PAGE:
CHAPTER VIII
A GENERAL SURVEY

Page references to Farmer's collected edition of the plays.

IT REMAINS TO BE PROVED THAT HEYWOOD WAS NO hand-to-mouth plagiarist, but a regular pupil of the French stage. Since this conclusion must rest rather upon broad impression than exact inference, the evidence must be treated with caution and considered as a whole. Any brisk and sophisticated talent might, by contrast with the bulk of early Tudor work, appear to have been formed in a French school, and might indeed have acquired many French traits at second-hand. Without a definite source, we can seldom be sure that direct foreign influence exists; but, whatever the difficulty of establishing particular points of contact, a general conclusion seems inescapable. Heywood's dramatic work as a whole is in debt to the farces, and his knowledge of them was considerably greater than his proved debts would suggest.

To begin with, his whole conception of drama--and it is in this that he differs most notably from his contemporaries --leans towards that of the French playwrights. This is, of course, true of the three plays--John, Pardoner, Four PP --which are drawn from French originals or obviously 'cast in the French mould'; but some of the essential characteristics which they share with farce belong to Heywood's theatre as a whole. Of these the most striking is the intention rather to entertain than to instruct. It is true that Love, Four PP and Witty dose with moral or religious homilies, and it may be that Merry Report ( Weather) and No Lover nor Loved ( Love) owe something to the comic tradition of the moralities;1 but all Heywood's theatrical pieces are built upon an incident, a jest or a dispute, and are organically distinct, as

____________________
1
According to Chambers, however, 'the character of the Vice is derived from that of the domestic fool or jester' ( Mediaeval stage, ii. 204).

-97-

Notes for this page

Add a new note
If you are trying to select text to create highlights or citations, remember that you must now click or tap on the first word, and then click or tap on the last word.
One moment ...
Default project is now your active project.
Project items

Items saved from this book

This book has been saved
Highlights (0)
Some of your highlights are legacy items.

Highlights saved before July 30, 2012 will not be displayed on their respective source pages.

You can easily re-create the highlights by opening the book page or article, selecting the text, and clicking “Highlight.”

Citations (0)
Some of your citations are legacy items.

Any citation created before July 30, 2012 will labeled as a “Cited page.” New citations will be saved as cited passages, pages or articles.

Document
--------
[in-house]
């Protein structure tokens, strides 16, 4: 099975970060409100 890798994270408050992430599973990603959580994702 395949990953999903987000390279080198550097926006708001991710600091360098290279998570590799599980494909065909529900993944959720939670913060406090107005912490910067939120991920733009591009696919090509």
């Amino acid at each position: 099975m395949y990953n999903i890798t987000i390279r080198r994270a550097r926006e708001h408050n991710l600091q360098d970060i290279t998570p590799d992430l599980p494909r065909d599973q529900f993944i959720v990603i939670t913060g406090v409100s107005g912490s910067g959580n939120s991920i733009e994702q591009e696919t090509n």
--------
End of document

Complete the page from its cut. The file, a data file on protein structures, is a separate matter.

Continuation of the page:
We also added the ability to view new citations from your projects or the book or article where you created them.

Notes (0)
Bookmarks (0)

You have no saved items from this book

Project items include:
  • Saved book/article
  • Highlights
  • Quotes/citations
  • Notes
  • Bookmarks
Notes
Cite this page

Cited page

Style
Citations are available only to our active members.
Buy instant access to cite pages or passages in MLA, APA and Chicago citation styles.

(Einhorn, 1992, p. 25)

(Einhorn 25)

1. Lois J. Einhorn, Abraham Lincoln, the Orator: Penetrating the Lincoln Legend (Westport, CT: Greenwood Press, 1992), 25, http://www.questia.com/read/27419298.

Cited page

Bookmark this page
French Farce & John Heywood
Table of contents

Table of contents

  • Title Page 3
  • Acknowledgments 7
  • Contents 9
  • Introduction 11
  • Chapter I - The Family of Farce 13
  • Chapter II - The Matter of Farce 24
  • Chapter III - The Art of Farce 37
  • Chapter IV - The Case Stated 49
  • Chapter V - Pernet and John 56
  • Chapter VI - La Farce D'Un Pardonneur, Pardoner and Friar, the Four Pp 70
  • Chapter VII - Le Dialogue Du Fou Et Du Sage and Witty and Witless 87
  • Chapter VIII - A General Survey 97
  • Appendix A - List of Farces 121
  • Books Summarily Cited and Abbreviations 164
  • Index 169
Settings

Settings

Typeface
Text size Smaller Larger Reset View mode
Search within

Search within this book

Look up

Look up a word

  • Dictionary
  • Thesaurus
Please submit a word or phrase above.
Print this page

Print this page

Why can't I print more than one page at a time?

Help
Full screen
/ 178

matching results for page

    Questia reader help

    How to highlight and cite specific passages

    1. Click or tap the first word you want to select.
    2. Click or tap the last word you want to select, and you’ll see everything in between get selected.
    3. You’ll then get a menu of options like creating a highlight or a citation from that passage of text.

    OK, got it!

    Cited passage

    Style
    Citations are available only to our active members.
    Buy instant access to cite pages or passages in MLA, APA and Chicago citation styles.

    "Portraying himself as an honest, ordinary person helped Lincoln identify with his audiences." (Einhorn, 1992, p. 25).

    "Portraying himself as an honest, ordinary person helped Lincoln identify with his audiences." (Einhorn 25)

    "Portraying himself as an honest, ordinary person helped Lincoln identify with his audiences."1

    1. Lois J. Einhorn, Abraham Lincoln, the Orator: Penetrating the Lincoln Legend (Westport, CT: Greenwood Press, 1992), 25, http://www.questia.com/read/27419298.

    Cited passage

    Thanks for trying Questia!

    Please continue trying out our research tools, but please note, full functionality is available only to our active members.

    Your work will be lost once you leave this Web page.

    Buy instant access to save your work.

    Already a member? Log in now.

    Author Advanced search

    Oops!

    An unknown error has occurred. Please click the button below to reload the page. If the problem persists, please try again in a little while.